On developing games

The latest release of Unity, Unity 2019.2 has a number of interesting features such as ProBuilder, Shader Graph, and effects, 2D Animation, Burst Compiler, etc. What are some of your favorite features in this release? What are your expectations from Unity 2019.3? 

I’m really excited about ProBuilder in this release, as it’s a huge time saver for someone as artistically challenged as I am. I think tools like this will level the playing field for independent developers who may not have access to the environment or level builders.

What are some essential tips and tricks that a game developer must keep in mind when working in Unity? What are the do’s and don’ts?

I’d say the biggest thing to keep in mind when working with Unity is the component architecture that it’s built on. When you’re writing your own scripts, think about how they can be separated into their individual functions and structure them like that – with purpose. There’s nothing worse than having a huge, bloated C# script that does everything under the sun and attaching it to a single game object in your project, then realizing it really needs to be separated into its component parts.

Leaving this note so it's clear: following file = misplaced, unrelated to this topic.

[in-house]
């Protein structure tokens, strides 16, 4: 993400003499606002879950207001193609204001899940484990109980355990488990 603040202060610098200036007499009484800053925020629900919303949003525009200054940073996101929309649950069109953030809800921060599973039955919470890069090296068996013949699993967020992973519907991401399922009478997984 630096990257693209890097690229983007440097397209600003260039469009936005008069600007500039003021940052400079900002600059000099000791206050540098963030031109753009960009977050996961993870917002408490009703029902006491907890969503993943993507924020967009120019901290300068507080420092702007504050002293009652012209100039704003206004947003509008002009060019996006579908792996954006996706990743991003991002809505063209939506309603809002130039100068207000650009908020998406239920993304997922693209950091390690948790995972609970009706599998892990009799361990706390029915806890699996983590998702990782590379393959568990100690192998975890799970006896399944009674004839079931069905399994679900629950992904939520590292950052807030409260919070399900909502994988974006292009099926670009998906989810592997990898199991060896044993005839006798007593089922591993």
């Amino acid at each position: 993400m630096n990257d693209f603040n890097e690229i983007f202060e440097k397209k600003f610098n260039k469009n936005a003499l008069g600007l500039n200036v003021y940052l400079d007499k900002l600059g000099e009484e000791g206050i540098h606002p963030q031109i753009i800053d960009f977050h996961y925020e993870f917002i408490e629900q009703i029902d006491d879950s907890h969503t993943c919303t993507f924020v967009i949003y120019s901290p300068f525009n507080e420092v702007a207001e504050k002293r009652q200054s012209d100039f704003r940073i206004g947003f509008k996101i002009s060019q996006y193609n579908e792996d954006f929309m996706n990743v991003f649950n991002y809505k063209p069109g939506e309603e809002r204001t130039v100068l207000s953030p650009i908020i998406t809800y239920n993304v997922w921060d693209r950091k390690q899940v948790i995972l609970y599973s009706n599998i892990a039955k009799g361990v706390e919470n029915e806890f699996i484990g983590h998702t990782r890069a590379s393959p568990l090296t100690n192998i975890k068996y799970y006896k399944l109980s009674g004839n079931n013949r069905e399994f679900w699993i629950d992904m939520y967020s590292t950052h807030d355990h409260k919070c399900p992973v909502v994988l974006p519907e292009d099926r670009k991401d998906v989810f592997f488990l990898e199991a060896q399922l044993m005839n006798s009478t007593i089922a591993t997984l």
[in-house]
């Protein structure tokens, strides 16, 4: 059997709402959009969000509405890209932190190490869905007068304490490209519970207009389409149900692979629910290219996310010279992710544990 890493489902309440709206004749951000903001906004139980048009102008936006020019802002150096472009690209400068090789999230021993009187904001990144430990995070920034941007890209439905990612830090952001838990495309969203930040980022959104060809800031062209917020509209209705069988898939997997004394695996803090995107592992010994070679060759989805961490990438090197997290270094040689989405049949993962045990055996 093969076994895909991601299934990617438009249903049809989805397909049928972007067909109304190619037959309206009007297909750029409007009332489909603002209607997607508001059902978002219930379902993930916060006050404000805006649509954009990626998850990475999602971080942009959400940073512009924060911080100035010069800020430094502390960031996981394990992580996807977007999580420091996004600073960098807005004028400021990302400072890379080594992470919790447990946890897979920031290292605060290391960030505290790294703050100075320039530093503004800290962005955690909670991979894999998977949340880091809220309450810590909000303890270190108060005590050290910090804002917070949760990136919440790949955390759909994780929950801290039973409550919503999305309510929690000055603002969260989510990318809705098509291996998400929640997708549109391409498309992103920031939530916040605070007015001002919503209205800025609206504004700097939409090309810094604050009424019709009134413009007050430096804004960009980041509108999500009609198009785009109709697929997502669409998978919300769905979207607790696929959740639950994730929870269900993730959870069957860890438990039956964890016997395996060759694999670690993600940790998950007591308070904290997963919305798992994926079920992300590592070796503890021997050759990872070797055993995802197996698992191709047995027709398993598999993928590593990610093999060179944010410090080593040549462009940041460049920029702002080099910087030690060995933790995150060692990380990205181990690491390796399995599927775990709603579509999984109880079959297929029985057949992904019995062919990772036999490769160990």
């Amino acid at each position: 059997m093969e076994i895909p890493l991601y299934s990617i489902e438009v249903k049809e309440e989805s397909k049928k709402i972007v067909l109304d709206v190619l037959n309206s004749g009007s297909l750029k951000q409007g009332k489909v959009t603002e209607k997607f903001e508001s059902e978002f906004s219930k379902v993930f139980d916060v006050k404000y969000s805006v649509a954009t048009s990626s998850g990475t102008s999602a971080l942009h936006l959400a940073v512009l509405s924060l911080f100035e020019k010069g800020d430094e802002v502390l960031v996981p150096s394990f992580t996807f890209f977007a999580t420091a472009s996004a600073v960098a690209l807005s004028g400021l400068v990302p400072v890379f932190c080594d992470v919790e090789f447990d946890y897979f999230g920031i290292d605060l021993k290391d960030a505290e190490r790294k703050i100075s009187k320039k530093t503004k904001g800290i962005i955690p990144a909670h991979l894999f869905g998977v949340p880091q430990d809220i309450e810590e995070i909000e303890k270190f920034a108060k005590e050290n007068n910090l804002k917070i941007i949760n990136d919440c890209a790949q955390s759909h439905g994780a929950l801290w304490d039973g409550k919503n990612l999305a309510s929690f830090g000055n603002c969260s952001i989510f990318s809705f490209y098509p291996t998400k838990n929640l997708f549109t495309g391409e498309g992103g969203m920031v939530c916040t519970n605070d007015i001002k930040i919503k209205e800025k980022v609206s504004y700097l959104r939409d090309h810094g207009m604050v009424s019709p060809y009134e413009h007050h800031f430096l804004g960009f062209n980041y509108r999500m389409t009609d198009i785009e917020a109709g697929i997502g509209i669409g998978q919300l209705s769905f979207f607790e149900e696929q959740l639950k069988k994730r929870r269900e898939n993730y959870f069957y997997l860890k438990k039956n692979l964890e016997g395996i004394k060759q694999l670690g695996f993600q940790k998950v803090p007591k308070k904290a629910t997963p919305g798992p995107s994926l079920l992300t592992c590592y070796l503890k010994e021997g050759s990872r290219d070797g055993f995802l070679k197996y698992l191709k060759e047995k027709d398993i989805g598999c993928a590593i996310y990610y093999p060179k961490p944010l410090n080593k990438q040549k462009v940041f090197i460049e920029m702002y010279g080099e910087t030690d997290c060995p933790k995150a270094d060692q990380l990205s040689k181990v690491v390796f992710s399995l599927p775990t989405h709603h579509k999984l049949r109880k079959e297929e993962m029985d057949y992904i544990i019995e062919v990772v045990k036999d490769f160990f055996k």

What are the biggest challenges today in the field of game development? What is your advice for those developing games using C#?

Reaching the right audience is always challenge number one in any industry, and game development is no different. This is especially true for indie game developers as they have to always be mindful of who they are making their game for and purposefully design and program their games accordingly. As far as advice goes, I always say the same thing – learn design patterns and agile development methodologies, they will open up new avenues for professional programming and project management.

Rust has been touted as one of the successors of the C family of languages. The present state of game development in Rust is also quite encouraging. What are your thoughts on Rust for game dev? Do you think major game engines like Unity and Unreal will support Rust for game development in the future?

I don’t have any experience with Rust, but major engines like Unity and Unreal are unlikely to adopt a new language because of the huge cost associated with a changeover of that magnitude. However, that also leaves the possibility open for another engine to be developed around Rust in the future that targets games, mobile, and/or web development.

About the Author

Harrison Ferrone was born in Chicago, IL, and raised all over. Most days, you can find him creating instructional content for LinkedIn Learning and Pluralsight, or tech editing for the Ray Wenderlich website. After a few years as an iOS developer at small start-ups, and one Fortune 500 company, he fell into a teaching career and never looked back. Throughout all this, he’s bought many books, acquired a few cats, worked abroad, and continually wondered why Neuromancer isn’t on more course syllabi. You can follow him on Linkedin, and GitHub.

Content Marketing Editor at Packt Hub. I blog about new and upcoming tech trends ranging from Data science, Web development, Programming, Cloud & Networking, IoT, Security and Game development.